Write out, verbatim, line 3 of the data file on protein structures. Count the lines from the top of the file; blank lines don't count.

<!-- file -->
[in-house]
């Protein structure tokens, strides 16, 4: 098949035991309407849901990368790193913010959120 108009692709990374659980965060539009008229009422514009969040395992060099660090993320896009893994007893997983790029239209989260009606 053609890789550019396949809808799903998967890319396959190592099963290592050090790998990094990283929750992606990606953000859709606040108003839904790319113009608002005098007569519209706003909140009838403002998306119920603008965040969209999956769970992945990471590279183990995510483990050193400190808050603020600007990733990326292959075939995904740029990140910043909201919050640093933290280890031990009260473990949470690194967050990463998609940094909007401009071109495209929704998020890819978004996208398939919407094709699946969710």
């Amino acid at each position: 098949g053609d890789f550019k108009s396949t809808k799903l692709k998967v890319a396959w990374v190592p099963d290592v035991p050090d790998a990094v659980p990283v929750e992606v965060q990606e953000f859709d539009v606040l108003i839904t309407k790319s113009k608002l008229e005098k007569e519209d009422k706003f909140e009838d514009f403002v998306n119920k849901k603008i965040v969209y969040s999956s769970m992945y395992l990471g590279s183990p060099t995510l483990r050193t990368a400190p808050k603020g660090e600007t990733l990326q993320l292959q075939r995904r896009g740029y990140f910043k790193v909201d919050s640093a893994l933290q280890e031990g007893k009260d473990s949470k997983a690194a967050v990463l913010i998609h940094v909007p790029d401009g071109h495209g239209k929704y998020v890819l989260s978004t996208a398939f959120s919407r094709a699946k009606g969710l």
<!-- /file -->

């Amino acid at each position: 098949g053609d890789f550019k108009s396949t809808k799903l692709k998967v890319a396959w990374v190592p099963d290592v035991p050090d790998a990094v659980p990283v929750e992606v965060q990606e953000f859709d539009v606040l108003i839904t309407k790319s113009k608002l008229e005098k007569e519209d009422k706003f909140e009838d514009f403002v998306n119920k849901k603008i965040v969209y969040s999956s769970m992945y395992l990471g590279s183990p060099t995510l483990r050193t990368a400190p808050k603020g660090e600007t990733l990326q993320l292959q075939r995904r896009g740029y990140f910043k790193v909201d919050s640093a893994l933290q280890e031990g007893k009260d473990s949470k997983a690194a967050v990463l913010i998609h940094v909007p790029d401009g071109h495209g239209k929704y998020v890819l989260s978004t996208a398939f959120s919407r094709a699946k009606g969710l």